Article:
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. Last Updated: 07/27/2016

Soros Takes Radio Archives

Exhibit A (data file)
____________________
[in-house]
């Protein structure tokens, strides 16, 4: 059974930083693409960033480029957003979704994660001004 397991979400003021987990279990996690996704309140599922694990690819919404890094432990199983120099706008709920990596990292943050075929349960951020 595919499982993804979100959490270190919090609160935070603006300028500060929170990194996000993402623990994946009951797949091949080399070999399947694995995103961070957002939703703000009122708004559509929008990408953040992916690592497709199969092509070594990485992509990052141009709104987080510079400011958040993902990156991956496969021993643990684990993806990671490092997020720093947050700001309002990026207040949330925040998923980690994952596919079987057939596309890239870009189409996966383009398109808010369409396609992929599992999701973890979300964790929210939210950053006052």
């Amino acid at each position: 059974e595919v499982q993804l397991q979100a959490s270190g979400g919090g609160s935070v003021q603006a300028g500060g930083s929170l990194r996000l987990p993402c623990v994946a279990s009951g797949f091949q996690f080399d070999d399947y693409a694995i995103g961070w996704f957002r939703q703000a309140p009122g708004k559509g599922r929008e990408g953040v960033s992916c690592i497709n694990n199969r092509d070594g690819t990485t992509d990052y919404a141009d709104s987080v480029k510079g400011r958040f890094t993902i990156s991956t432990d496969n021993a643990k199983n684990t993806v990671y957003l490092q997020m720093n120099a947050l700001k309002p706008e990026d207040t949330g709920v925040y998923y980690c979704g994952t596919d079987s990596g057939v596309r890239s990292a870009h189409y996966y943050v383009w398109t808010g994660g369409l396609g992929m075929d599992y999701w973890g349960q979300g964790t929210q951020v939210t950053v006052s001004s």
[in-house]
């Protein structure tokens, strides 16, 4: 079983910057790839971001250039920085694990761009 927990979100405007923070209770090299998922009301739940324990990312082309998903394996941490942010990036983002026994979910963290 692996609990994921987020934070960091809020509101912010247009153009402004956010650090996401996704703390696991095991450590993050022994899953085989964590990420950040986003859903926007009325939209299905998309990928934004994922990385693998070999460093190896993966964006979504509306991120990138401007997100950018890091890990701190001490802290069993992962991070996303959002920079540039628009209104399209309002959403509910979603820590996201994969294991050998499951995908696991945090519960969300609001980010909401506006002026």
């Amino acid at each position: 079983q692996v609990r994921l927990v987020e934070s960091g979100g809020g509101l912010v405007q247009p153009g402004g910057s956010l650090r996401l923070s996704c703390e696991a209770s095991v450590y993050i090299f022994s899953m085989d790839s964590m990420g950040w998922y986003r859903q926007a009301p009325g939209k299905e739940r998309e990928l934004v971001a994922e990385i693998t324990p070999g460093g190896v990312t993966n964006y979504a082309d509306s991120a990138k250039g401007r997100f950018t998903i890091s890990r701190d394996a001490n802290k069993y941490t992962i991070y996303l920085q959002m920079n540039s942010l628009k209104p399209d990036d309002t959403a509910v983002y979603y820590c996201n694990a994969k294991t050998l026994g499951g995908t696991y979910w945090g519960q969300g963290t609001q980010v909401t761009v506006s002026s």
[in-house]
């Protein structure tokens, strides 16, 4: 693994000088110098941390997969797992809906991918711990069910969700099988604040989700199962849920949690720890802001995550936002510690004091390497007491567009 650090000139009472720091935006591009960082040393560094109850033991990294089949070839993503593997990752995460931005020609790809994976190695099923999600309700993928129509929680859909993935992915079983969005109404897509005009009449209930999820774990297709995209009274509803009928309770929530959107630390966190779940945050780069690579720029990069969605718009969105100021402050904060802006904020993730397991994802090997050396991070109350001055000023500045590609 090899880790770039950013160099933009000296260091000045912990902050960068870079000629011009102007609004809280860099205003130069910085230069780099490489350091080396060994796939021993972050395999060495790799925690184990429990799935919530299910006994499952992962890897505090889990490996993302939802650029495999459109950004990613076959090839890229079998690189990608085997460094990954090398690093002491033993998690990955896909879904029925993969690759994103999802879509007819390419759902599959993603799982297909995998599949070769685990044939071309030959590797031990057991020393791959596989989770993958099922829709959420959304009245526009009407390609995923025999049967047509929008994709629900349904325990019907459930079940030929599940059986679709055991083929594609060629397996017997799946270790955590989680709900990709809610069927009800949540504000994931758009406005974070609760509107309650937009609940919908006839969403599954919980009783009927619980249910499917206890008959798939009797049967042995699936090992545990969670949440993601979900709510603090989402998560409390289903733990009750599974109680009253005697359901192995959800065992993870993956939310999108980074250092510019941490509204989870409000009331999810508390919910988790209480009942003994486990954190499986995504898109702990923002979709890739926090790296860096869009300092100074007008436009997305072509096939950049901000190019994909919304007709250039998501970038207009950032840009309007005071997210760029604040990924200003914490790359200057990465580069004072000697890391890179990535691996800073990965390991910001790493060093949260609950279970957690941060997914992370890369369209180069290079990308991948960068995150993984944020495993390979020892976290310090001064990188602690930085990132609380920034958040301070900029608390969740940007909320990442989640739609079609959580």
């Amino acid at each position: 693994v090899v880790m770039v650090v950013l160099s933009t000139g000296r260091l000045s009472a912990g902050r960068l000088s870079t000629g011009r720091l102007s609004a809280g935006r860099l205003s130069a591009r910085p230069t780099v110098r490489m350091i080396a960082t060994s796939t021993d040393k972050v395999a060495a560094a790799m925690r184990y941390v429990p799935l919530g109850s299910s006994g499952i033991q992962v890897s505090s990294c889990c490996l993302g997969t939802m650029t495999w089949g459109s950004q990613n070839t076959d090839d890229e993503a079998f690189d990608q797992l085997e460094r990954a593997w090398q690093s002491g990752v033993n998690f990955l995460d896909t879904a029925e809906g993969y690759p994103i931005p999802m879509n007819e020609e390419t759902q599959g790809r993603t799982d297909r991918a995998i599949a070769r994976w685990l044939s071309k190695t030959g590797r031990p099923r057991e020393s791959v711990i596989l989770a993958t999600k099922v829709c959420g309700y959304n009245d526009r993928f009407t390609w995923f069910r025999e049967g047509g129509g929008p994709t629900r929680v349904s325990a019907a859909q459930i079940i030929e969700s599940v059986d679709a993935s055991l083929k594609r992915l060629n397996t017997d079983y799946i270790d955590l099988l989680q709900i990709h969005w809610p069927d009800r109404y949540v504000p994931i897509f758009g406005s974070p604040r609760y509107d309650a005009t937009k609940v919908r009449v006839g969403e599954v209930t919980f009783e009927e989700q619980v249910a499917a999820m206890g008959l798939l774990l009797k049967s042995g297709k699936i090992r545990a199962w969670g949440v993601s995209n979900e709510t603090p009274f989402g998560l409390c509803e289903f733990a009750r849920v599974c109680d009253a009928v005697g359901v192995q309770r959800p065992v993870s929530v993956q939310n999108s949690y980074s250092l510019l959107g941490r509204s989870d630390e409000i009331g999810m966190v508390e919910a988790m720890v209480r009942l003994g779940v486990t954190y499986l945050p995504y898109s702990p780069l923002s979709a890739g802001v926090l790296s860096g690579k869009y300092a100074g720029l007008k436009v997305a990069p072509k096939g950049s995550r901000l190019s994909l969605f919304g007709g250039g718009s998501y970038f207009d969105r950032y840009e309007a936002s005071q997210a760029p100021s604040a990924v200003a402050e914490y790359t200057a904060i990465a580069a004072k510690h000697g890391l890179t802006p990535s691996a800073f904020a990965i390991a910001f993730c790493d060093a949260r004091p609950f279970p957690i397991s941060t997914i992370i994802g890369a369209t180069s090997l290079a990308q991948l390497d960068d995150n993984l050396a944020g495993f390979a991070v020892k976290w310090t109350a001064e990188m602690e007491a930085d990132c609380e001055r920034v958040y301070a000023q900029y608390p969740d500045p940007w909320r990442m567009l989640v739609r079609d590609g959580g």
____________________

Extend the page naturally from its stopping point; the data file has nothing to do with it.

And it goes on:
WASHINGTON -- The U.S. board that oversees Radio Free Europe and Radio Liberty has said it will lease their archives for 50 years to a new Prague-based institute being set up by George Soros, the financier and philanthropist. The archives, containing more than 15 million items, are described by scholars as by far the most extensive source of information on the former Soviet Union and its East Bloc partners. Daniel Mica, chairman of the Board for International Broadcasting, the federal funding and oversight agency for the Munich-based radio stations, told a news conference that the new institute will preserve, catalogue and computerize the material after the RFE/RL Research Institute -- which compiled it -- ceases operations by year end. The Soros-founded, New York-based Open Society Institute said it would put up at least $15 million over the next four years to support the new, as-yet unnamed venture. The new institute plans to make the material available eventually to on-line computer users, including via Internet, the network of networks, said Karen Greenberg, executive director of the Open Society Institute. The archives include the largest-known collection of samizdat, or unauthorized writings circulated hand-to-hand in the former East Bloc, as well as some of the most detailed biographical files on Communist leaderships outside U.S. and Soviet intelligence agencies. The RFE/RL Research Institute is being shut to meet congressionally ordered budget cuts at the Munich-based radio service, which is financed by federal grants. The International Broadcasting Act of 1994, signed into law by President Bill Clinton, states that funding of the RFE/RL institute "should be assumed by the private sector at the earliest possible time." "This is the best possible outcome that we could have dreamed of," said Peter Reddaway, a George Washington University political scientist who will be a member of the new institute's seven-person advisory board, along with Soros and Mica. Under the agreement with the Soros group, all archival materials are to be returned at the end of the 50-year custody period. Mica said the new institute would index the archives and make them available to the Library of Congress and former East Bloc nations via CD-ROM, microfiche or whatever the state of the art is at the time